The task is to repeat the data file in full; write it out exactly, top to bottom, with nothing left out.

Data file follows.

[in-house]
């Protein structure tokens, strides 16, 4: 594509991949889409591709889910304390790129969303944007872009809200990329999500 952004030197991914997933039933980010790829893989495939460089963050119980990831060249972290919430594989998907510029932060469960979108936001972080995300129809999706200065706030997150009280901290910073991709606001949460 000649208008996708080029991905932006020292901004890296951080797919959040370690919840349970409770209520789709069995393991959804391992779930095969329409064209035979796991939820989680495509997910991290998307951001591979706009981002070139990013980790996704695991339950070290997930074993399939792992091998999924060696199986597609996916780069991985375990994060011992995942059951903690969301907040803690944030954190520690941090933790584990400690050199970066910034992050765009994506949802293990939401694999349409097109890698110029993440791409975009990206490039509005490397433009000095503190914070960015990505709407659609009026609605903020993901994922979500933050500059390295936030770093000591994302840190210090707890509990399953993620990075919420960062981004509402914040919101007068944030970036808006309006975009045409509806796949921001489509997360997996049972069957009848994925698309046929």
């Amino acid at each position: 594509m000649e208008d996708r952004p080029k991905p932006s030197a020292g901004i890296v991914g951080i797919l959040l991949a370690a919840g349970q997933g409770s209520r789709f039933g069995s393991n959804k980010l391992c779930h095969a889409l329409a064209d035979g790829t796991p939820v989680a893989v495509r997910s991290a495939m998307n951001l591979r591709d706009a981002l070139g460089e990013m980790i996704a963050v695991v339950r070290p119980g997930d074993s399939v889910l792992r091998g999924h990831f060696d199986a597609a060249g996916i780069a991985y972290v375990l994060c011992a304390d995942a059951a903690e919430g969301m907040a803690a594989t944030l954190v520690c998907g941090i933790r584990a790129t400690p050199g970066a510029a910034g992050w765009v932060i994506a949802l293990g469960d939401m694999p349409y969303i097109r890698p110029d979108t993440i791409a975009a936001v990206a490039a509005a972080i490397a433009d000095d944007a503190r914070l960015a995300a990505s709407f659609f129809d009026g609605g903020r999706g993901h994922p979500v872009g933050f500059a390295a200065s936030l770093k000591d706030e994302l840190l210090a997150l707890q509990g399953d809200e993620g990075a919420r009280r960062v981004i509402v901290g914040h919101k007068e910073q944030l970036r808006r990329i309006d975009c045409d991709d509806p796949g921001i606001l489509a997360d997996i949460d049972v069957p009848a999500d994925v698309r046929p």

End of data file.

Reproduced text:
[in-house]
């Protein structure tokens, strides 16, 4: 594509991949889409591709889910304390790129969303944007872009809200990329999500 952004030197991914997933039933980010790829893989495939460089963050119980990831060249972290919430594989998907510029932060469960979108936001972080995300129809999706200065706030997150009280901290910073991709606001949460 000649208008996708080029991905932006020292901004890296951080797919959040370690919840349970409770209520789709069995393991959804391992779930095969329409064209035979796991939820989680495509997910991290998307951001591979706009981002070139990013980790996704695991339950070290997930074993399939792992091998999924060696199986597609996916780069991985375990994060011992995942059951903690969301907040803690944030954190520690941090933790584990400690050199970066910034992050765009994506949802293990939401694999349409097109890698110029993440791409975009990206490039509005490397433009000095503190914070960015990505709407659609009026609605903020993901994922979500933050500059390295936030770093000591994302840190210090707890509990399953993620990075919420960062981004509402914040919101007068944030970036808006309006975009045409509806796949921001489509997360997996049972069957009848994925698309046929």
């Amino acid at each position: 594509m000649e208008d996708r952004p080029k991905p932006s030197a020292g901004i890296v991914g951080i797919l959040l991949a370690a919840g349970q997933g409770s209520r789709f039933g069995s393991n959804k980010l391992c779930h095969a889409l329409a064209d035979g790829t796991p939820v989680a893989v495509r997910s991290a495939m998307n951001l591979r591709d706009a981002l070139g460089e990013m980790i996704a963050v695991v339950r070290p119980g997930d074993s399939v889910l792992r091998g999924h990831f060696d199986a597609a060249g996916i780069a991985y972290v375990l994060c011992a304390d995942a059951a903690e919430g969301m907040a803690a594989t944030l954190v520690c998907g941090i933790r584990a790129t400690p050199g970066a510029a910034g992050w765009v932060i994506a949802l293990g469960d939401m694999p349409y969303i097109r890698p110029d979108t993440i791409a975009a936001v990206a490039a509005a972080i490397a433009d000095d944007a503190r914070l960015a995300a990505s709407f659609f129809d009026g609605g903020r999706g993901h994922p979500v872009g933050f500059a390295a200065s936030l770093k000591d706030e994302l840190l210090a997150l707890q509990g399953d809200e993620g990075a919420r009280r960062v981004i509402v901290g914040h919101k007068e910073q944030l970036r808006r990329i309006d975009c045409d991709d509806p796949g921001i606001l489509a997360d997996i949460d049972v069957p009848a999500d994925v698309r046929p």